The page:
Even amid his mania, Nicholson brings a odd sense of paternalism to the role. This is important in adding a layer of thematic complexity to his character, as we see that the mafia organisation that Costello has fostered is more akin to a family or fraternity than a ruthless gang.

Nicholson emanates this primarily in his dealings with Costigan and Sullivan, acting as a kind of angrily expectant father figure to both of them. Without this addition to his character, Costello might have been little than a sideshow to the main event of The Departed.


12. Sigur Sigurjonsson in Rams (2015)


Rams is a film ostensibly about rams. Behind that very appealing façade lies a powerfully quiet message of brotherhood and reconciliation. It is a story about Gummi (Sigur Sigurjonsson) and Kiddi (Theodor Juliusson), two brothers competing for a medal for the best maintained rams. Once the ram community collapses, Gummi and Kiddie lock horns in conflict.

The film is situated in a secluded, quiet part of Sweden. The acting fits in accordance with this setting, and this creates a tense atmosphere. Specifically, Sigurjonsson captures the aesthetic the film is going for, by primarily conveying his character’s meaning and conviction through his rusty, physical movements and lifeless facial expressions.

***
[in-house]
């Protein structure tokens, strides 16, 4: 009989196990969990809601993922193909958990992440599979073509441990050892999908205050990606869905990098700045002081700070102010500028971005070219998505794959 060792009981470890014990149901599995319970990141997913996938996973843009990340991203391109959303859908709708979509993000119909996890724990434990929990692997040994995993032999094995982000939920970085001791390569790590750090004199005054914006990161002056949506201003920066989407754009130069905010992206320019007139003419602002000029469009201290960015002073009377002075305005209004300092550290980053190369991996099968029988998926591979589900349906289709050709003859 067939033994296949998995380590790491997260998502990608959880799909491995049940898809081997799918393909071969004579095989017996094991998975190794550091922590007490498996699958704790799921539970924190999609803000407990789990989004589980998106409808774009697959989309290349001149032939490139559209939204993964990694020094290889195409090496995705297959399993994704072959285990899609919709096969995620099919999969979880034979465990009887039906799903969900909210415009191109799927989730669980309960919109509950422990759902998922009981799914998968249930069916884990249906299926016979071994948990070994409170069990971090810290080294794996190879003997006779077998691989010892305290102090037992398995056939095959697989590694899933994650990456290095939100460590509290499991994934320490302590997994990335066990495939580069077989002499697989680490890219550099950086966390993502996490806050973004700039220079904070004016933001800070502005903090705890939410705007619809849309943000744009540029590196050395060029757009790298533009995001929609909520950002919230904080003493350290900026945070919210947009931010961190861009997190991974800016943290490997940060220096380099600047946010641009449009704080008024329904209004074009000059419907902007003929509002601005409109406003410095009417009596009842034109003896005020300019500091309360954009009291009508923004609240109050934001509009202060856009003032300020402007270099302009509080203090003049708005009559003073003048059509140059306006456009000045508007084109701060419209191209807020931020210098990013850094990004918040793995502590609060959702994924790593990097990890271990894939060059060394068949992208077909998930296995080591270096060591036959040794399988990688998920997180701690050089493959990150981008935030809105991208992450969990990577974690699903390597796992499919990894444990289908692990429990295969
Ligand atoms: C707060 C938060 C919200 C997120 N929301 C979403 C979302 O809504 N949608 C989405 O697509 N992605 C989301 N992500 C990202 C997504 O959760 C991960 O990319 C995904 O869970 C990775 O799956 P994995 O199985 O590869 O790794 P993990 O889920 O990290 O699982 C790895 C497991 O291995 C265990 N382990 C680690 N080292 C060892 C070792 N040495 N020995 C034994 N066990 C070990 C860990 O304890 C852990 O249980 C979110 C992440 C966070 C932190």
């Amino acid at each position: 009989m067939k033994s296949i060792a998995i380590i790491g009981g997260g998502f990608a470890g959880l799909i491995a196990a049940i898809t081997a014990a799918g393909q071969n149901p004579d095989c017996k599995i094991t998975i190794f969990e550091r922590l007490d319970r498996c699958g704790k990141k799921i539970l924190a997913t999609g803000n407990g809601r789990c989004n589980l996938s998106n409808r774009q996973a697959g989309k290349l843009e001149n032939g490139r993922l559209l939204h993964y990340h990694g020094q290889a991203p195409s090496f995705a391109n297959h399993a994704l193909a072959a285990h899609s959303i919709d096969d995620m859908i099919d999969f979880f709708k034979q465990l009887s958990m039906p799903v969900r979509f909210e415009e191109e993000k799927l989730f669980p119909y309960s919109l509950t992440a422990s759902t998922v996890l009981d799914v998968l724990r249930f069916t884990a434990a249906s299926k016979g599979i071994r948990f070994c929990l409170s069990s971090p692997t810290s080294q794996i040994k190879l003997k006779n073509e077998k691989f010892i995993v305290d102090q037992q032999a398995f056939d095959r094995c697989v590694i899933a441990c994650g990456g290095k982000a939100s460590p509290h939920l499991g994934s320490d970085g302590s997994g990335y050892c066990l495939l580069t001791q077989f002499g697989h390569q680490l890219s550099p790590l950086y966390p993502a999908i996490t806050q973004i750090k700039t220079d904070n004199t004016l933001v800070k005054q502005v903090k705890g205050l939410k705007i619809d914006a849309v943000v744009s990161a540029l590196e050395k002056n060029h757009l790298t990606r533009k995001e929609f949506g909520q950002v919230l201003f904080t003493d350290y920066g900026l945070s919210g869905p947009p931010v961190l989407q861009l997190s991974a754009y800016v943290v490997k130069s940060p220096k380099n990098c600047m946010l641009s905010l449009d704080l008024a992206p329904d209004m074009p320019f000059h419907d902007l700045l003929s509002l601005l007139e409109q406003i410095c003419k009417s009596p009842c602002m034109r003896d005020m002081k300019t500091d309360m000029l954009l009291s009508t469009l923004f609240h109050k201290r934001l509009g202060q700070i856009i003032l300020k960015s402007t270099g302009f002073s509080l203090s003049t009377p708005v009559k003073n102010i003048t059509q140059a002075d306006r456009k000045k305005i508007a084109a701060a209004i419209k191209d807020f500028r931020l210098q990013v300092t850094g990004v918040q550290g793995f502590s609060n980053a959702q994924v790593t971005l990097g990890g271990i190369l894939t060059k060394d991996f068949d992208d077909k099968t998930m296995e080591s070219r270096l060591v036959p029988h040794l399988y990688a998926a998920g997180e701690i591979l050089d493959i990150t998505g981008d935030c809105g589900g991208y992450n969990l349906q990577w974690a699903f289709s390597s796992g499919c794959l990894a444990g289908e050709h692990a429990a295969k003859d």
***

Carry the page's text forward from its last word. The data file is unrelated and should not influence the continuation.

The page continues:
We know that, despite Gummi’s love of sheep, it merely masks a bigger problem with his life in the small town: that he has no close personal relationships. Once he does make amends with his brother, Kiddi, Sigurjonsson evokes the long lost love in his very performance, and we are revitalised by this development.


11. Charlotte Rampling in 45 Years (2015)

45 Years

45 Years is a British film which bears no rigid narrative. It charts the week leading up to a couples 45th marriage anniversary. As a result, the film is very reliant on the performances of Charlotte Rampling and Tom Courtney to attribute meaning to their respective characters.

Courtney is solid as the distant husband. It is Rampling, though, who is gifted with the best part. And she makes use of it. Rampling for the first two acts acts as any wife who is approaching a significant anniversary; content, quietly expectant.

Amid this, Rampling gives us a tangible sense that her character is somewhat disconcerted by the revelation that her husband still has possession of photographs of him and his old girlfriend.

As this development gives rise to a strong indication that the marriage has been based on a false premise of unprecedented love for both characters, Rampling’s taut smiles give way to an unresponsive posture and distant looks. Her dissociation from her husband, and her lack of interest in the anniversary conveys the gravity of the situation.